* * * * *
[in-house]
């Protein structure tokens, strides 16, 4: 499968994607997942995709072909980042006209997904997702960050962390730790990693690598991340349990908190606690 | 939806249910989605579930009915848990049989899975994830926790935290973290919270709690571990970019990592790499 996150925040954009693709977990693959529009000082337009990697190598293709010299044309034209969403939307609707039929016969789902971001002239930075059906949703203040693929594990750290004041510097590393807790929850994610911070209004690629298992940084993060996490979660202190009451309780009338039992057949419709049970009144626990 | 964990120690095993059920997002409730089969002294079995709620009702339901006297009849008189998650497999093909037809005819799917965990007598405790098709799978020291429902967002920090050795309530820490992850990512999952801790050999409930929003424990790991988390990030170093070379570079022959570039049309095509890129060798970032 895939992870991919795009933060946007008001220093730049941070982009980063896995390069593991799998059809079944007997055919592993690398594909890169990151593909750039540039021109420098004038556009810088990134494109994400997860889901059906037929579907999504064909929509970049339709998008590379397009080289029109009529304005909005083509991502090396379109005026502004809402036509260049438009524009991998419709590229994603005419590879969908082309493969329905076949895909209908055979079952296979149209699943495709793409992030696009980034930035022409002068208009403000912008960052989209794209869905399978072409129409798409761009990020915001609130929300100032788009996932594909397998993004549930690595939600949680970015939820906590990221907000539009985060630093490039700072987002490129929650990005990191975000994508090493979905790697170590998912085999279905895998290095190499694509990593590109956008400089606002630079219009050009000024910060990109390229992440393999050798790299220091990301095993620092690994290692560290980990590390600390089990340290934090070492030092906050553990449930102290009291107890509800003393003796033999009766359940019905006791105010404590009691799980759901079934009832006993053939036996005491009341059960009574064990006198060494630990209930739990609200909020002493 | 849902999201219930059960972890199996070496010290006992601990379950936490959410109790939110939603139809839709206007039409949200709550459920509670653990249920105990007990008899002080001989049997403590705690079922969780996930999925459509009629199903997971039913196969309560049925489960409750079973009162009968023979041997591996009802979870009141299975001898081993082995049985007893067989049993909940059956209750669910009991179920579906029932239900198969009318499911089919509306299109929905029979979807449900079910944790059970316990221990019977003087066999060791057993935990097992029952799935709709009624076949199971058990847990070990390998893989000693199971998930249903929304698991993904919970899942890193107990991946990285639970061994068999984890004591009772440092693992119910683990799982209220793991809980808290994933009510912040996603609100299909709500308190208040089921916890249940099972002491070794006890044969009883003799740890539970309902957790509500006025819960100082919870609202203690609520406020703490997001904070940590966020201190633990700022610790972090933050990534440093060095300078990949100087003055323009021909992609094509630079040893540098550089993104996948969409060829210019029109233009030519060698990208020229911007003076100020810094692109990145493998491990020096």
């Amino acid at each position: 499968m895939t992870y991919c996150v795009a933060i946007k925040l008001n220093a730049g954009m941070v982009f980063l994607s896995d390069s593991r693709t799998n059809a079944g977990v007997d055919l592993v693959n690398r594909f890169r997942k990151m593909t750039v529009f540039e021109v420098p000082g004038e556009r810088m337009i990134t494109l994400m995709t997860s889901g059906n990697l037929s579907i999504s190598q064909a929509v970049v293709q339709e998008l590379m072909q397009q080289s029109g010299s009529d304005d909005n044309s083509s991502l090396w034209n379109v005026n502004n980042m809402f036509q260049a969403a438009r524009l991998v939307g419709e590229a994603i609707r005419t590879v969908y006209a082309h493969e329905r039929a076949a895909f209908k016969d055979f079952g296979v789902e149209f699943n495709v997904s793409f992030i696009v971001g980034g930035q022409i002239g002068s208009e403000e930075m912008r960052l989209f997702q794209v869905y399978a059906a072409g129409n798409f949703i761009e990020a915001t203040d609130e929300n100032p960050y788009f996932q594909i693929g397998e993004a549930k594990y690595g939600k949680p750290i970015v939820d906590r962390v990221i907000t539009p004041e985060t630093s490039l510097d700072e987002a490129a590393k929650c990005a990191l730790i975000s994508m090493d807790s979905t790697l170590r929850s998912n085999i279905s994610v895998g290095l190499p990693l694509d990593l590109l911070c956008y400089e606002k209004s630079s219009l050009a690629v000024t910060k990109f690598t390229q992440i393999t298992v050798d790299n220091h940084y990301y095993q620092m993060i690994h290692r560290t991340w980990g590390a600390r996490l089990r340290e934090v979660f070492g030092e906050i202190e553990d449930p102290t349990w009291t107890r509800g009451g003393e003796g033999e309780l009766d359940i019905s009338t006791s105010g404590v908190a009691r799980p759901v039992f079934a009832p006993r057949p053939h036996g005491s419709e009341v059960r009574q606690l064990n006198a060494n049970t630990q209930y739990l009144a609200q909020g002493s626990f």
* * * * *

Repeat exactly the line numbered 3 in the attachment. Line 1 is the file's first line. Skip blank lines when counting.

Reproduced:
């Amino acid at each position: 499968m895939t992870y991919c996150v795009a933060i946007k925040l008001n220093a730049g954009m941070v982009f980063l994607s896995d390069s593991r693709t799998n059809a079944g977990v007997d055919l592993v693959n690398r594909f890169r997942k990151m593909t750039v529009f540039e021109v420098p000082g004038e556009r810088m337009i990134t494109l994400m995709t997860s889901g059906n990697l037929s579907i999504s190598q064909a929509v970049v293709q339709e998008l590379m072909q397009q080289s029109g010299s009529d304005d909005n044309s083509s991502l090396w034209n379109v005026n502004n980042m809402f036509q260049a969403a438009r524009l991998v939307g419709e590229a994603i609707r005419t590879v969908y006209a082309h493969e329905r039929a076949a895909f209908k016969d055979f079952g296979v789902e149209f699943n495709v997904s793409f992030i696009v971001g980034g930035q022409i002239g002068s208009e403000e930075m912008r960052l989209f997702q794209v869905y399978a059906a072409g129409n798409f949703i761009e990020a915001t203040d609130e929300n100032p960050y788009f996932q594909i693929g397998e993004a549930k594990y690595g939600k949680p750290i970015v939820d906590r962390v990221i907000t539009p004041e985060t630093s490039l510097d700072e987002a490129a590393k929650c990005a990191l730790i975000s994508m090493d807790s979905t790697l170590r929850s998912n085999i279905s994610v895998g290095l190499p990693l694509d990593l590109l911070c956008y400089e606002k209004s630079s219009l050009a690629v000024t910060k990109f690598t390229q992440i393999t298992v050798d790299n220091h940084y990301y095993q620092m993060i690994h290692r560290t991340w980990g590390a600390r996490l089990r340290e934090v979660f070492g030092e906050i202190e553990d449930p102290t349990w009291t107890r509800g009451g003393e003796g033999e309780l009766d359940i019905s009338t006791s105010g404590v908190a009691r799980p759901v039992f079934a009832p006993r057949p053939h036996g005491s419709e009341v059960r009574q606690l064990n006198a060494n049970t630990q209930y739990l009144a609200q909020g002493s626990f």